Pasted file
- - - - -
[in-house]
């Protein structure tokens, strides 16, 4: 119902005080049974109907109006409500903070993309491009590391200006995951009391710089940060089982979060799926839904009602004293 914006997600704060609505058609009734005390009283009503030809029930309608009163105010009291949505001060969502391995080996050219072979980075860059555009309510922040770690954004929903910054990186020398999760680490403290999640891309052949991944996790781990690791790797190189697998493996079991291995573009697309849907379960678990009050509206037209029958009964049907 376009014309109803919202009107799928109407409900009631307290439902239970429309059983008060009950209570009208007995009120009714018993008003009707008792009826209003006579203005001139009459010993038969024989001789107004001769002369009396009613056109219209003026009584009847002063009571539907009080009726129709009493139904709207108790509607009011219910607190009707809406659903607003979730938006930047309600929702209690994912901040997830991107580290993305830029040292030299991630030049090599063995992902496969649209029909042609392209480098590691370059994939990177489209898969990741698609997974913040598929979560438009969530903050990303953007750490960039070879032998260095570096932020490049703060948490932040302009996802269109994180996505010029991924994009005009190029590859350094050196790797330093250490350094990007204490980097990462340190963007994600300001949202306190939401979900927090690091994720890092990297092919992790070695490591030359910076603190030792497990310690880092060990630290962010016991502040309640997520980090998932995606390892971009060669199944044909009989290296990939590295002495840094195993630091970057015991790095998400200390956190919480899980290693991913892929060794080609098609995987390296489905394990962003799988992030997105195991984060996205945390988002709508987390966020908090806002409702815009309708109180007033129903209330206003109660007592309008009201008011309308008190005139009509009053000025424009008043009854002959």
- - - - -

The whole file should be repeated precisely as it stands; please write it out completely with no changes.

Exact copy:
[in-house]
């Protein structure tokens, strides 16, 4: 119902005080049974109907109006409500903070993309491009590391200006995951009391710089940060089982979060799926839904009602004293 914006997600704060609505058609009734005390009283009503030809029930309608009163105010009291949505001060969502391995080996050219072979980075860059555009309510922040770690954004929903910054990186020398999760680490403290999640891309052949991944996790781990690791790797190189697998493996079991291995573009697309849907379960678990009050509206037209029958009964049907 376009014309109803919202009107799928109407409900009631307290439902239970429309059983008060009950209570009208007995009120009714018993008003009707008792009826209003006579203005001139009459010993038969024989001789107004001769002369009396009613056109219209003026009584009847002063009571539907009080009726129709009493139904709207108790509607009011219910607190009707809406659903607003979730938006930047309600929702209690994912901040997830991107580290993305830029040292030299991630030049090599063995992902496969649209029909042609392209480098590691370059994939990177489209898969990741698609997974913040598929979560438009969530903050990303953007750490960039070879032998260095570096932020490049703060948490932040302009996802269109994180996505010029991924994009005009190029590859350094050196790797330093250490350094990007204490980097990462340190963007994600300001949202306190939401979900927090690091994720890092990297092919992790070695490591030359910076603190030792497990310690880092060990630290962010016991502040309640997520980090998932995606390892971009060669199944044909009989290296990939590295002495840094195993630091970057015991790095998400200390956190919480899980290693991913892929060794080609098609995987390296489905394990962003799988992030997105195991984060996205945390988002709508987390966020908090806002409702815009309708109180007033129903209330206003109660007592309008009201008011309308008190005139009509009053000025424009008043009854002959």